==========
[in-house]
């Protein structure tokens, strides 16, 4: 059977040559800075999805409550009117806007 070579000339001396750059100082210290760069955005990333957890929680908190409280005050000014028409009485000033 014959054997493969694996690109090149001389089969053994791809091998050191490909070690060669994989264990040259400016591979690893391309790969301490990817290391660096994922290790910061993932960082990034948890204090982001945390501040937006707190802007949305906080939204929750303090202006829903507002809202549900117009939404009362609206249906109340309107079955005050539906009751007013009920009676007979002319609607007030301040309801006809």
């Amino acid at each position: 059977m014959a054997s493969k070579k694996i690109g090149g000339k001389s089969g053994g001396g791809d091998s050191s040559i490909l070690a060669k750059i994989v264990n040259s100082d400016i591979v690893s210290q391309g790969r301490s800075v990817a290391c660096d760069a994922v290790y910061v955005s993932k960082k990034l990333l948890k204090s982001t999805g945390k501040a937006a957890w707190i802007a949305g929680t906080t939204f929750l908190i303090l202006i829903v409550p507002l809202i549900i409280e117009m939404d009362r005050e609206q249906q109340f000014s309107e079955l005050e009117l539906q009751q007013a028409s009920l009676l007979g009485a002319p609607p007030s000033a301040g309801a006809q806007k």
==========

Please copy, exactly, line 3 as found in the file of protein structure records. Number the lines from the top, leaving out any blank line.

């Amino acid at each position: 059977m014959a054997s493969k070579k694996i690109g090149g000339k001389s089969g053994g001396g791809d091998s050191s040559i490909l070690a060669k750059i994989v264990n040259s100082d400016i591979v690893s210290q391309g790969r301490s800075v990817a290391c660096d760069a994922v290790y910061v955005s993932k960082k990034l990333l948890k204090s982001t999805g945390k501040a937006a957890w707190i802007a949305g929680t906080t939204f929750l908190i303090l202006i829903v409550p507002l809202i549900i409280e117009m939404d009362r005050e609206q249906q109340f000014s309107e079955l005050e009117l539906q009751q007013a028409s009920l009676l007979g009485a002319p609607p007030s000033a301040g309801a006809q806007k």